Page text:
Lil Nas X created the song specifically to twerk to, so he invited eight lucky participants on stage to participate in a twerking contest while he sang. All the contestants were so good that he couldn’t decide a winner. I don’t think I’ve ever heard a crowd scream that loud.
“Industry Baby” was the best performance of the night.
The costumes and background mimicked the music video, and Lil Nas X put his all into the choreography. I was floored.
Dancers placed wings on Lil Nas X’s back, symbolizing his full metamorphosis.

The End of the Beginning

Butterfly confetti rains down dancers take their bow and wave to the crowd. The main theme of the concert was metamorphosis, so Lil Nas X incorporated butterflies in his backgrounds, costumes, playbill, and confetti. (Helen Citino)

As Lil Nas X and his dancers took their final bow, butterfly confetti rained down onto the pit. The screams of the crowd lasted a full ten minutes after Lil Nas X exited the stage.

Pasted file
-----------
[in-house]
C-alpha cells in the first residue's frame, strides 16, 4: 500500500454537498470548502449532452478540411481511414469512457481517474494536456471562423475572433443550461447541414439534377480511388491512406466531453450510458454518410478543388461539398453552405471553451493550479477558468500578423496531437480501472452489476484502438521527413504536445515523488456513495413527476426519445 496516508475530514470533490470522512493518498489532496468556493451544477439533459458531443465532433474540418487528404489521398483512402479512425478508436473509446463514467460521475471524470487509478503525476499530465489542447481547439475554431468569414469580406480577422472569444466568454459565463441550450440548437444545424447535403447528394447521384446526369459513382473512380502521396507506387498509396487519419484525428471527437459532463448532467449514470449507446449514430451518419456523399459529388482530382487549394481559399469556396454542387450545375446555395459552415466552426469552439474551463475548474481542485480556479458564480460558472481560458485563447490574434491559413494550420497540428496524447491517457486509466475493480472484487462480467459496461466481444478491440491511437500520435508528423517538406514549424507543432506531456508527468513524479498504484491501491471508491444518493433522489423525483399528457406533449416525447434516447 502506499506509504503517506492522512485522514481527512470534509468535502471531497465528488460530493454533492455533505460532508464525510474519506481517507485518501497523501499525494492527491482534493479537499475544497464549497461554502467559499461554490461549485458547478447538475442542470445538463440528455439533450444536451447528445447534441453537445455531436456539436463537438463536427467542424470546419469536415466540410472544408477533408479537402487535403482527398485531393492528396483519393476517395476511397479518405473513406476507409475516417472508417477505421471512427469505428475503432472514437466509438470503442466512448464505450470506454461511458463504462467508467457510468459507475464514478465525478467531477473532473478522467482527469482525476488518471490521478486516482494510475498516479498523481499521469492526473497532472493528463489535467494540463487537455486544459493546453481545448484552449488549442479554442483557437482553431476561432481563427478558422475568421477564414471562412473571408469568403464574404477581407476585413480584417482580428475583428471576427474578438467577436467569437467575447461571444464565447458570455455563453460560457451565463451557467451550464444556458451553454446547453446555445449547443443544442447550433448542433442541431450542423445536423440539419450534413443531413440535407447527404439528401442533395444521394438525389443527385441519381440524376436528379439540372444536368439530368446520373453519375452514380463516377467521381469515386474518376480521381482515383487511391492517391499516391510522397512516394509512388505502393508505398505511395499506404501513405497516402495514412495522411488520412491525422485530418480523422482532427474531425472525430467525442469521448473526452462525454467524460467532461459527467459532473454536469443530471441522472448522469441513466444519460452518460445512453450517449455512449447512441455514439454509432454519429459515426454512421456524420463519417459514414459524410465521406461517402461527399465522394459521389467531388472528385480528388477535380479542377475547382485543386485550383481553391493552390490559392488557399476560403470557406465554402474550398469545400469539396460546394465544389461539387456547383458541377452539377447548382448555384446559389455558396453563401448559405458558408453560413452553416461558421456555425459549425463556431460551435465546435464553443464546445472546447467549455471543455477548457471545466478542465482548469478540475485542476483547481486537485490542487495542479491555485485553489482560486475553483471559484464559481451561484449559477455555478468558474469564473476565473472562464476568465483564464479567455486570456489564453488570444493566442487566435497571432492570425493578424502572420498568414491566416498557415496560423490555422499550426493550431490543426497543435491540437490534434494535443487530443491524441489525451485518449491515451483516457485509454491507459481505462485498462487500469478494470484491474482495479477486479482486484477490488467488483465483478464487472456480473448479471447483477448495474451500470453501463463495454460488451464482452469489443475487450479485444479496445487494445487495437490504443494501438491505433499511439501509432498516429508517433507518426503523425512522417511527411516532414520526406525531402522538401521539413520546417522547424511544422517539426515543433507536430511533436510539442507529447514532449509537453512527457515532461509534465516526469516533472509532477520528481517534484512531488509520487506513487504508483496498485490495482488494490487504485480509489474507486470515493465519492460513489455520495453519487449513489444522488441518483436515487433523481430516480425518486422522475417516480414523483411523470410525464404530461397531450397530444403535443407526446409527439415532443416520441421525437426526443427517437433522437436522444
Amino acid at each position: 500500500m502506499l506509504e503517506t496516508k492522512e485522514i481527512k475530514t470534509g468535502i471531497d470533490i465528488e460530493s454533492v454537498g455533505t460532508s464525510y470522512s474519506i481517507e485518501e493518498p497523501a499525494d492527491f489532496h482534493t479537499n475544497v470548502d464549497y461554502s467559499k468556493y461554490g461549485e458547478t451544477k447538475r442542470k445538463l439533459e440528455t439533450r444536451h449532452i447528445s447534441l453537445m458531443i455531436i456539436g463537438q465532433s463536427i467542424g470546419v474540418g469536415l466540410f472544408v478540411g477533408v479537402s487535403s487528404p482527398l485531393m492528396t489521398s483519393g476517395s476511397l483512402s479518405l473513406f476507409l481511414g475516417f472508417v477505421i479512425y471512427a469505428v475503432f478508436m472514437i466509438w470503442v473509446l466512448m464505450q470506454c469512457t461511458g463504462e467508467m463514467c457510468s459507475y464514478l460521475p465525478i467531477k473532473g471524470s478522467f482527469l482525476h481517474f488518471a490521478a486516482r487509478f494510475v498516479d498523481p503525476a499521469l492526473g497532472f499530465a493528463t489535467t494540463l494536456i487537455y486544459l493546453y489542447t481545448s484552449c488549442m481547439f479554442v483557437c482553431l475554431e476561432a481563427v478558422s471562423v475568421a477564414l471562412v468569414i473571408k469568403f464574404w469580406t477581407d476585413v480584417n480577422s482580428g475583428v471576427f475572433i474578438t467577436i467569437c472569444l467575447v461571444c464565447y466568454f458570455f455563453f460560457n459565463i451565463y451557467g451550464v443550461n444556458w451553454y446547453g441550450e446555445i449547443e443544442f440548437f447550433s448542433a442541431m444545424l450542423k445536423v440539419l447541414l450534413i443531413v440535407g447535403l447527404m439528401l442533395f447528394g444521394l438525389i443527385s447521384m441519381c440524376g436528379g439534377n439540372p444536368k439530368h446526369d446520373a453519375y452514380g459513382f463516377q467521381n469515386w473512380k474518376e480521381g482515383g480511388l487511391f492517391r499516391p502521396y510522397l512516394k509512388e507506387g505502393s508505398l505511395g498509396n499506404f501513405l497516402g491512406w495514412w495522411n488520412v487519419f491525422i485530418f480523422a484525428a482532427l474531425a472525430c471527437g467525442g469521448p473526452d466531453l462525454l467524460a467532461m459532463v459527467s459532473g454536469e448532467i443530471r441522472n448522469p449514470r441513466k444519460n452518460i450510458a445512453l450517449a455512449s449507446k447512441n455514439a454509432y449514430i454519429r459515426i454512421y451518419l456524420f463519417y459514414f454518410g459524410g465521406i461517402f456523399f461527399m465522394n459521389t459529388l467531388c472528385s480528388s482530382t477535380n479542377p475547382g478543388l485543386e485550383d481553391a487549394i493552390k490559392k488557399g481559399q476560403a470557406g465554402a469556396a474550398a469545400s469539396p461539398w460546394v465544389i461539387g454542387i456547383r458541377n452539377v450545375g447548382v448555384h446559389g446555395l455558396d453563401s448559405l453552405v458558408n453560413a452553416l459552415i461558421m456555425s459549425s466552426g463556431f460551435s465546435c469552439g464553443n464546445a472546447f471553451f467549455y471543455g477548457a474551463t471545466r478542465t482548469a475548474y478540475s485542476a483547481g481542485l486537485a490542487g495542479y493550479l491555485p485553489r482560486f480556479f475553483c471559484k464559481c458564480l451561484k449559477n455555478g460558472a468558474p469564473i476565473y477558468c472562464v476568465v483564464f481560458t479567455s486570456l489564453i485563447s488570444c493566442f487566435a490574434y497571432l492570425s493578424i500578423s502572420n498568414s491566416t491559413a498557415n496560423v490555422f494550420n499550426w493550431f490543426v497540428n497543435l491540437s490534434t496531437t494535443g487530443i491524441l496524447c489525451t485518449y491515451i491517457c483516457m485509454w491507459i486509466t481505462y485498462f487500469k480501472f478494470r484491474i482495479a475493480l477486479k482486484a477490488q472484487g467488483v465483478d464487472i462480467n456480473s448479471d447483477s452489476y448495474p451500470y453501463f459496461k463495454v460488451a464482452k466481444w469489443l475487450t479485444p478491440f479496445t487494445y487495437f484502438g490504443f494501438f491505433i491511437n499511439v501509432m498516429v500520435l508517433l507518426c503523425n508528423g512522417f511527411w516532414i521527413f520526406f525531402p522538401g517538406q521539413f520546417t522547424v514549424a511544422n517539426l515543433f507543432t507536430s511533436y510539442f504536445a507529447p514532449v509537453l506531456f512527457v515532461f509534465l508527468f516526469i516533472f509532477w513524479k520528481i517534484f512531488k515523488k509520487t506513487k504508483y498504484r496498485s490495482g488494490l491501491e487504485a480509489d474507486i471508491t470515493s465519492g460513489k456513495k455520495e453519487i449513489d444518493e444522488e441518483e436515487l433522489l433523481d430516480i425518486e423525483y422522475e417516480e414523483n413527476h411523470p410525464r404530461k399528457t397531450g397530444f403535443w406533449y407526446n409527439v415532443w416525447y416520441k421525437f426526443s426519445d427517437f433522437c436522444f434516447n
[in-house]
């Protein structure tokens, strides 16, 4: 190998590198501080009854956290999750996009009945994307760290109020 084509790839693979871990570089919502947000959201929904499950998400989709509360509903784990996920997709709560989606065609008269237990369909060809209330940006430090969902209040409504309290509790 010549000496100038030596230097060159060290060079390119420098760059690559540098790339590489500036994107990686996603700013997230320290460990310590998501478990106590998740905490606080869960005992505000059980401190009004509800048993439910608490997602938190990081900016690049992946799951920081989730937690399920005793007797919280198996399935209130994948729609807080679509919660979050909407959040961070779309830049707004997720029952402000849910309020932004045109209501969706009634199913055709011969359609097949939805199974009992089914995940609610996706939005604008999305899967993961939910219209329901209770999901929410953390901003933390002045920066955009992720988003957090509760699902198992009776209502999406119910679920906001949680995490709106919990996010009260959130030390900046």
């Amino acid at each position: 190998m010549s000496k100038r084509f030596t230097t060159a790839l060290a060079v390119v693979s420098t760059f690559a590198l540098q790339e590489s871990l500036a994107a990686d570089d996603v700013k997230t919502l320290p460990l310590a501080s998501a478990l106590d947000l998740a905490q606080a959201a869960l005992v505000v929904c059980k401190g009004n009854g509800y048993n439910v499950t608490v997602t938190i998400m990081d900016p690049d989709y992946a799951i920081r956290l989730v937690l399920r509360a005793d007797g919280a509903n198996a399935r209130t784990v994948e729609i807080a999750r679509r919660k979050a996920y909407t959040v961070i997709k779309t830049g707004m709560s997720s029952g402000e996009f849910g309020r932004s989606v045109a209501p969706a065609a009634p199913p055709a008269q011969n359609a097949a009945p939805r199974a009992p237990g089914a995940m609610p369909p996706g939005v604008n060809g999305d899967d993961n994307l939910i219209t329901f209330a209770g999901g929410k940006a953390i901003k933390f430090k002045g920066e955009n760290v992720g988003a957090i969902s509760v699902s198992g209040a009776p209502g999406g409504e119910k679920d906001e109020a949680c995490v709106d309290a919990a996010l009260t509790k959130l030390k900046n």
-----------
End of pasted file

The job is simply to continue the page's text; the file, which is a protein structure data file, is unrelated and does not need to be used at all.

After the lights came back on, I stood still as people around me began to filter out of the venue.
I was in shock. In fact, I think I’m still processing that concert.
The amount of planning that Lil Nas X put into each background, costume, and short film so that all the elements of his show fit under the themes of his album and tell the story of his life is exceptional.
The complex themes of metamorphosis, religion, and identity that he expressed in subtle, creative ways had me analyzing every little detail I observed- right down to the butterfly confetti.
I’ve never been to a concert where the artist puts so much thought, time, energy and creativity into performing an album.

As I exited, the words “The End of the Beginning” hung above the stage in an electrifying statement.
This perfect end to my Lil Nas X concert experience only amplifies my anticipation of his next move.